Welcome to Lugano
Lugano was created to be photographed in Kodachrome; its blue lake, red flowers and terracotta roofs a celebration of holiday colour, freedom and Mediterranean sun. It would be impossible to see its image in a holiday brochure without assuming it had been retouched to resemble everyone's imaginary dream resort, one where people stroll through lush green parks eating ice-cream, and steer pedalos lazily across water that sizzles and spits with light. But Lugano itself really does glow with the cartoon brightness of a 1950s postcard. Its uniqueness is due not only to the electric blue lake and pine-stippled mountains, but also its border location.
Here, Switzerland's neat efficiency is supplanted by the ease and charm of Italy; sleek Alpine style giving way to a warmer, more joyous sensibility. The city is rich but enjoys its largesse without ever retreating into pinched sobriety, and its two mountains, Monte Bré and Monte San Salvatore, book-end each end of the waterfront like benevolent guardians. Though it has been described as 'the Monte Carlo of Switzerland,' Lugano is very different from that tiny principality- its coffee is affordable, its citizens are subtly elegant, and there is still a sense that here, money is less important than the simple happiness of passing a sunny afternoon on a bench overlooking the sunlit water.
Museo Cantonale D'Arte
Grand Cafe Al Porto
Caffe Monte Cristo
Grand Hotel Villa Castagnola
Bloomability- Sharon Creech
Lugano Holiday- Virginia C. Taylor
Goldeneye. (The opening scene was filmed in Ticino.)
Faure: Penelope, by Charles Dutoit (Faure composed the opera in Lugano)
Before The Storm- Jack Savoretti (Jack lives in Lugano).
Pack comfortable walking shoes- many of Lugano’s attractions are outdoors, and uphill walks may be required.
Assume the weather could be changeable, whatever the time of year. Bring waterproofs and sun-block, particularly if you’re going out on the water, as it’s easy to get sun burned.
Most of the hotels welcome non-residents for drinks or dinner, and the best views of the lake tend to be from the hotels’ terraces, so ring to check.
Do dress up- Lugano is very Italian, and at night, the look is glamorous.
Though Italian is spoken, German is fully understood, and most bars and restaurants will have at least one English-speaker.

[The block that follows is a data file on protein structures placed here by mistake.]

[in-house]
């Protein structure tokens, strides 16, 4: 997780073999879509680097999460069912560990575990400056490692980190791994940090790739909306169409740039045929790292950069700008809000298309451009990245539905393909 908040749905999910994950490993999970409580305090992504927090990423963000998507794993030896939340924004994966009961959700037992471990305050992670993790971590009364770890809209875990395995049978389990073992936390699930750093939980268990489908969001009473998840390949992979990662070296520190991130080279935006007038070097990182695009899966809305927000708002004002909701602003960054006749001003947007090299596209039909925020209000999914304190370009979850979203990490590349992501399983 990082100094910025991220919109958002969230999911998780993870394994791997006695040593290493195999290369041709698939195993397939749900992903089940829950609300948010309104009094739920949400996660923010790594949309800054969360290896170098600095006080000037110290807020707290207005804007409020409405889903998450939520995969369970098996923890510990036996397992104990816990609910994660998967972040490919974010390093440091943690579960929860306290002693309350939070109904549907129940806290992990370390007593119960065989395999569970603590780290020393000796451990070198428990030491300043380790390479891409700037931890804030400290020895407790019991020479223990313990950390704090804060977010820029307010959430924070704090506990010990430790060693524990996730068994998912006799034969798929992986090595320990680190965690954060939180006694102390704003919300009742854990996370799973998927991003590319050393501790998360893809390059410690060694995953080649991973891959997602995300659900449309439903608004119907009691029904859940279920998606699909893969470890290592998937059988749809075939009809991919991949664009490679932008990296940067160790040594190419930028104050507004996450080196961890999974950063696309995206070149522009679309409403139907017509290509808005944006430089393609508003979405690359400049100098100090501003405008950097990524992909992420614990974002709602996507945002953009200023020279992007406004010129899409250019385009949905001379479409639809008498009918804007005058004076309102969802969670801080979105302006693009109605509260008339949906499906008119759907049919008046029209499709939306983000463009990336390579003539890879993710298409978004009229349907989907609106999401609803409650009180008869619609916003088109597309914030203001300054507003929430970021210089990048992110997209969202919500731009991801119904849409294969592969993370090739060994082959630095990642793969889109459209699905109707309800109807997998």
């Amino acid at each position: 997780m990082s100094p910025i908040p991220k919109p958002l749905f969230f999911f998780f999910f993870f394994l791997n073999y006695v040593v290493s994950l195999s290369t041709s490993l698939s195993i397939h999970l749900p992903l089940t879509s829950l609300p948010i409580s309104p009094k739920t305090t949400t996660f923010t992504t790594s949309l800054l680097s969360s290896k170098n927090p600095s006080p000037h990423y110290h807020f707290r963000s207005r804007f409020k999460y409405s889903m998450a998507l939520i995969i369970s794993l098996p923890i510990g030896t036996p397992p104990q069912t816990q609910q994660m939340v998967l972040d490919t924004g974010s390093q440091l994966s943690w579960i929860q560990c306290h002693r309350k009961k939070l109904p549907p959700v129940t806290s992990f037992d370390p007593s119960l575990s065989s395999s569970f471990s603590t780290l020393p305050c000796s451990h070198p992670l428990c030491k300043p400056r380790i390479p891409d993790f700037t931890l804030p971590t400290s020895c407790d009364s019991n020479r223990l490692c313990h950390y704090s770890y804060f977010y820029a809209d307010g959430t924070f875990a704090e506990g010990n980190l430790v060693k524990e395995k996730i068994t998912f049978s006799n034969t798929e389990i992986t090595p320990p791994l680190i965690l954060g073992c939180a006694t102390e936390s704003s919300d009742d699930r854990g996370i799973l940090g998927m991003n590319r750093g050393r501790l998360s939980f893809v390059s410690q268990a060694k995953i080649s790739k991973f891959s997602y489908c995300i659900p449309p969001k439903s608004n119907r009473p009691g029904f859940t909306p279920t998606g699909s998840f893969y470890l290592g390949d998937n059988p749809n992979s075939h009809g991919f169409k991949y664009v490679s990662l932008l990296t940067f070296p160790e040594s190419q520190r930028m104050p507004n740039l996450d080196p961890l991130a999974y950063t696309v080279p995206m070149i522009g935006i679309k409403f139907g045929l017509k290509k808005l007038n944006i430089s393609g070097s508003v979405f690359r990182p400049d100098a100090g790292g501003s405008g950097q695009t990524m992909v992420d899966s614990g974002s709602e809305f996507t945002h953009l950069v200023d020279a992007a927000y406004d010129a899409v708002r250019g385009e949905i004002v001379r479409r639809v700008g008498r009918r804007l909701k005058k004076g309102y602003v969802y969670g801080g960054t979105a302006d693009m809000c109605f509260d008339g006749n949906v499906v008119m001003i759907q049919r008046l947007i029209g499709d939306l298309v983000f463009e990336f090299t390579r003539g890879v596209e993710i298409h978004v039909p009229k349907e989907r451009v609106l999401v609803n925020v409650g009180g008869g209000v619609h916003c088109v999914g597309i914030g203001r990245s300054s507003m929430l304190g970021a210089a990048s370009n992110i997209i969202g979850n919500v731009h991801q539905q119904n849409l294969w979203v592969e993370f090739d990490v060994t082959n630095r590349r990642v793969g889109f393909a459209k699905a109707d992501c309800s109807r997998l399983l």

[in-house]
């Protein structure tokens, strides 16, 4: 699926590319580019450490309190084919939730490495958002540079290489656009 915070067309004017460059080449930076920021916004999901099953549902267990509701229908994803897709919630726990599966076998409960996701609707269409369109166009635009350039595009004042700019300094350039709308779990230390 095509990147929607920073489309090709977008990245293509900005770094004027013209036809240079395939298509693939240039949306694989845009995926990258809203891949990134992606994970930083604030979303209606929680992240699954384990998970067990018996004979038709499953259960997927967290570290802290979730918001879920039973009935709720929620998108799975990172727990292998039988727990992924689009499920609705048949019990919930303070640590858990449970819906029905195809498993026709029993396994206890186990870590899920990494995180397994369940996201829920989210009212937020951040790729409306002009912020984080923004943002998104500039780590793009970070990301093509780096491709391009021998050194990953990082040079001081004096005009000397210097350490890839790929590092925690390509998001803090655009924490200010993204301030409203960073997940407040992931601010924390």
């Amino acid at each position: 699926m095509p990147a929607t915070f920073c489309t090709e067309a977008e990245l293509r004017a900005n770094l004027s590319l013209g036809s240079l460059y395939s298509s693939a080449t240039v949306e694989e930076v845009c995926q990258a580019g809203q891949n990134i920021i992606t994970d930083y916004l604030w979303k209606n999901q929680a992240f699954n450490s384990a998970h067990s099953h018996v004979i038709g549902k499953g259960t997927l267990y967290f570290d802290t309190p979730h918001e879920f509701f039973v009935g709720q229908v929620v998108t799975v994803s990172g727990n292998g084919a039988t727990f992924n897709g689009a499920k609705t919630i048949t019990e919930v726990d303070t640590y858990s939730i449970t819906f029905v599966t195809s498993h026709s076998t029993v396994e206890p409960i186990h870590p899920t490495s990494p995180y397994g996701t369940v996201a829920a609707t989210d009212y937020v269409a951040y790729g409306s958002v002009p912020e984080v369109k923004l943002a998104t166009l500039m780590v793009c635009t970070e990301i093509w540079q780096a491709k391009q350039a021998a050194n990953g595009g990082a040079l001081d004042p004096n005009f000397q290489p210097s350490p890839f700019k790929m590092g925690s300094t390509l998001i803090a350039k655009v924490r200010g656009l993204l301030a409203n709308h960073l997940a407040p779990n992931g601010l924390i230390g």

Ask for the English menu- you may not automatically be handed one.
Take the funicular up Mont Bre, from Suvigliana FMB for a spectacular view of the Gulf of Lugano and a lovely woodland walk to San Fedele church.
Car: It is quite difficult to drive and park in Lugano, though there is a large car park nearby the station: Piazzale di Besso/ex-Pestalozzi. It is quite expensive, with six hours at CHF 16. Other car parks are marked with ‘P’ around the town – though it is easily small enough to travel around on foot. Hotels normally provide valet parking for a charge.
Public Transport: Buses and funiculars (because of the steep hills that surround the lake) are the two main ways to get around Lugano. Taxis are stationed on most main roads. The Funicolare Lugano Citta at Lugano Station links the station to the town. The funicular goes to the Piazza Cioccaro, in the city’s historic centre. The funicular is free with a Swiss Pass. Other main funiculars run out of Lugano, one to the summit of Mt. San Salvatore (from Lugano Paradiso station) and the other to the summit of Mt. Bre for a round trip of 20 SFR.
On Lake Lugano itself, there are inexpensive daily ferries between the lake shore towns (note – as Lake Lugano has shores in both Italy and Switzerland, it might be necessary to take a passport on a day out).
Bike Rental: The Stadio and the Fornacio are just two of six stations from which Velopass offer bicycles to rent at a reasonable daily rate.
Tourist Information: Riva Giocondo Albertolli 6901 Lugano, Switzerland 091 913 32 32